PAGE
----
Marketing, a necessary pain?

Last autumn I went on writing course run by Patricia Mullin at The Sainsbury Centre in the University of East Anglia. This was a fun and positive experience and Patricia packed in an immense amount of information and writing practise and managed our diverse group in the gentlest, most effective way. She has kindly posted a guest blog from me on her website:

One October day I found myself, aged 52, standing on top of a telegraph pole. Below me the rest of my ‘team’, five youngsters half my age, two of them clinging to the free end of my safety harness, were urging me to jump. At eye level to my right, but way out of reach, dangled the bar of a trapeze.

Another 867 words at Patricia’s blog

24 thoughts on “Marketing, a necessary pain?

    • I’m working hard on the 4th (non-fiction), the whole ms goes to a commissioning editor of a suitable press tomorrow… I forgot that my blogging friends, as opposed to unknown struggling writers, would be reading this. The degrees sound boastful, but at the time I was considered to be skiving.

  1. It definitely is a trade-off constantly to be negotiated, between writing and selling. For some of us, the one activity seems to make the other activity nearly impossible. It appears that even celebrities, with trade publishers, (and “best seller” applied to their titles even before a single copy is sold!) need to go on tiresome TV interviews and book- signing tours to godforsaken places to plug their books nowadays. Perhaps this is because everybody and his dog is writing a book….

    • You are right and I’ve always known that it was a buyer’s market, because there is such an oversupply of my kind of novel. That should be less true of poetry, which is far more difficult to pull off convincingly (as you very much do). I discovered a couple of years ago (when an agent rang) that I actually fear success, because it would limit my freedom so much. I feel privileged that I don’t have to live off my writing.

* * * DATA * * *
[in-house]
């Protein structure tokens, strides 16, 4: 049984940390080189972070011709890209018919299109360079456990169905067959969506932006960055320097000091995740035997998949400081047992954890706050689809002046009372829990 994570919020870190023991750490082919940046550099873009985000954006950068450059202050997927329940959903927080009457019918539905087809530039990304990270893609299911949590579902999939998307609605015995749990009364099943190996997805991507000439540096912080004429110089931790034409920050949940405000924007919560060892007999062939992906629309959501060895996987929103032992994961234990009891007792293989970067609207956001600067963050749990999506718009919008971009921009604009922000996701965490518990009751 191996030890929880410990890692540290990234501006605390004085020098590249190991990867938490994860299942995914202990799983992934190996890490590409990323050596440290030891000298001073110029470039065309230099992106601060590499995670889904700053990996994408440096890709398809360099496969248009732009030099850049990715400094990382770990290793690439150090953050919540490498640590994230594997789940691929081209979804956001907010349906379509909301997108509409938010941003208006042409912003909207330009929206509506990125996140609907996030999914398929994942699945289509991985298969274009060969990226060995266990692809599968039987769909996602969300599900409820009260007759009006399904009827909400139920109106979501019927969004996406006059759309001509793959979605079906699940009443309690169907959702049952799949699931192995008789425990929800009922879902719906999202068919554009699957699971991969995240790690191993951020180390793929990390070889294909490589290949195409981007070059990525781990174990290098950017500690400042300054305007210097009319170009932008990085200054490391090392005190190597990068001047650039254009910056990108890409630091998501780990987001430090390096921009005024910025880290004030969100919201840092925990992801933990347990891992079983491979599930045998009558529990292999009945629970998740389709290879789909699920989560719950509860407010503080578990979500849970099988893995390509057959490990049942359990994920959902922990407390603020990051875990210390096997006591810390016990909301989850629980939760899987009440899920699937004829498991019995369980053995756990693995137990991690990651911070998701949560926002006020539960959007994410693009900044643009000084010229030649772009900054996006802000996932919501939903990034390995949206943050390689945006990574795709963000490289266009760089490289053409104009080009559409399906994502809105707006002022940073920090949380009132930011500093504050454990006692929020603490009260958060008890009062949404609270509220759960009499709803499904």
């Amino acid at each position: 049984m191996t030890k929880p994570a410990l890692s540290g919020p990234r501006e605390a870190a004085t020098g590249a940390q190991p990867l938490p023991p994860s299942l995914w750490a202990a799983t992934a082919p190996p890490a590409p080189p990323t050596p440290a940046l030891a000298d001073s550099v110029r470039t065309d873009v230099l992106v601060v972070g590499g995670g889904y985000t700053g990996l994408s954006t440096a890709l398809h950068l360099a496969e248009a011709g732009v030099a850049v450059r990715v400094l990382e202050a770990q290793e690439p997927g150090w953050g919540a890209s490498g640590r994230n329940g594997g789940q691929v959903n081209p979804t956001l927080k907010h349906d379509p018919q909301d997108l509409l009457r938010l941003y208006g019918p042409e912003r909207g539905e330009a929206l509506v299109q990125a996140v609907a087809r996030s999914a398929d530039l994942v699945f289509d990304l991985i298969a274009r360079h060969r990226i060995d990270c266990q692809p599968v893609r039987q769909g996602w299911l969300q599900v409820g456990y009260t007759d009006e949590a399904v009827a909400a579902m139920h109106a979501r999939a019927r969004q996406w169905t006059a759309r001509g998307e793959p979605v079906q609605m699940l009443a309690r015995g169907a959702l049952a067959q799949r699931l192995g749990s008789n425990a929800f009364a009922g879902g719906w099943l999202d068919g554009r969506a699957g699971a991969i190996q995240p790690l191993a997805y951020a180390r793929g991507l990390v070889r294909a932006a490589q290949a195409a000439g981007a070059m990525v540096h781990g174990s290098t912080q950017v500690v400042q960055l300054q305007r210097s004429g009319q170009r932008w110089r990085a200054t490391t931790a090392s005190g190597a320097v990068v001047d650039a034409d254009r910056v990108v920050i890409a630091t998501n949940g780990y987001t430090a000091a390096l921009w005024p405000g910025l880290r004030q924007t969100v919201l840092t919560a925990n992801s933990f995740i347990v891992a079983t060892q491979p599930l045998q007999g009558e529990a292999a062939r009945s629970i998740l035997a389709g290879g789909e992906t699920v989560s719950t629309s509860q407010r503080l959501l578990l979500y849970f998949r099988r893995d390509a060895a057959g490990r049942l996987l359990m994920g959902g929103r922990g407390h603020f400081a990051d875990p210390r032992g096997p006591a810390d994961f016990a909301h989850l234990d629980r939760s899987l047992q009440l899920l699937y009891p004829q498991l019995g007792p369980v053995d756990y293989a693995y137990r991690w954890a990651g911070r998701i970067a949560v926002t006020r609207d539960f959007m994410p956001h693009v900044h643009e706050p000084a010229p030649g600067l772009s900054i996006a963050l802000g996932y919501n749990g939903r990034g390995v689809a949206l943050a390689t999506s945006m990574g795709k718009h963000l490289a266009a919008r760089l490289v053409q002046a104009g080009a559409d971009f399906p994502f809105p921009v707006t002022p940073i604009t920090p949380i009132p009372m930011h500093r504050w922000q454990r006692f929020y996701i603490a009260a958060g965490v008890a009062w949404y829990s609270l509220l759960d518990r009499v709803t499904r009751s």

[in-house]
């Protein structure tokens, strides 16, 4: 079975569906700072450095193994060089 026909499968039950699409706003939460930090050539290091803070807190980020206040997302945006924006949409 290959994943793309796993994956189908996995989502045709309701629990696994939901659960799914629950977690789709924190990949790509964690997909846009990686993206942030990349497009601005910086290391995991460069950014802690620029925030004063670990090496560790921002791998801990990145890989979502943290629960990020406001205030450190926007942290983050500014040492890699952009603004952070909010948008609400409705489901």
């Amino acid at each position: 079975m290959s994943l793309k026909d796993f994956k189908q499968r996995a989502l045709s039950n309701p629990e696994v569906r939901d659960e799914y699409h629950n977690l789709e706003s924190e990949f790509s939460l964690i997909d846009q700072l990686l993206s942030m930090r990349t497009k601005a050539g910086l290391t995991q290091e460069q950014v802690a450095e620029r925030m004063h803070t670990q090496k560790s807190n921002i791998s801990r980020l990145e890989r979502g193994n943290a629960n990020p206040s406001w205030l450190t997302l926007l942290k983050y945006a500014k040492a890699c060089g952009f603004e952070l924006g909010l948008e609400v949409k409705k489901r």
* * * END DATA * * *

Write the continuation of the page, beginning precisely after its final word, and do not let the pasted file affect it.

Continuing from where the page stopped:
2. I simply don’t have what it takes to market. Foolishly, I had believed that would be done by my publishers’ marketing person; and the discovery that I was on my own was horrifying. You have done so much better than I, Hilary; especially taking into consideration the fact that I had only the one story to tell …

    • I think distance lends you a kindly eye. I have done very, very little to market any of my books. Like you, I believed the first one would be marketed by the publisher. I only ever did one reading for the launch of that one – no library lectures like you! I am still hoping for a full-time publisher for my non-fiction book and we’ll see if that makes any difference.

  3. Yes, if I have to worry about publishing I would stop writing. I do it just for the enjoyment of it. Of course, I would be chuffed if publishing in book form came about as well.
    I admire your determination and stamina, Hillary. I would probably collapse and faint in front of a publisher giving me an opinion of my work.
    Mind you, I suspect they mainly look at the saleability of anything in print. They can’t live of love for books alone. I console myself that Vincent van G. never sold a single painting. ( But I am also no Vincent)

    • Sadly, publishing never ‘comes about’ (I’m not sure it ever did). Either the writer or, if they are very lucky, some influential ‘other’ has to go seek, beg, battle or pay to publish a book. You are right, though, unless they can sniff good sales publishers cannot afford to take a chance – and so they have to play a difficult guessing game with every manuscript they see.

  4. An interesting and honest article. I’m completely with you on the choice between writing and selling and it’s a pity it has to be this way. I’m glad you get so much good feedback and I hope it continues to spur you on and provide the satisfaction you need as a writer. You deserve a wider audience, in my opinion, and I hope you get it in time to come.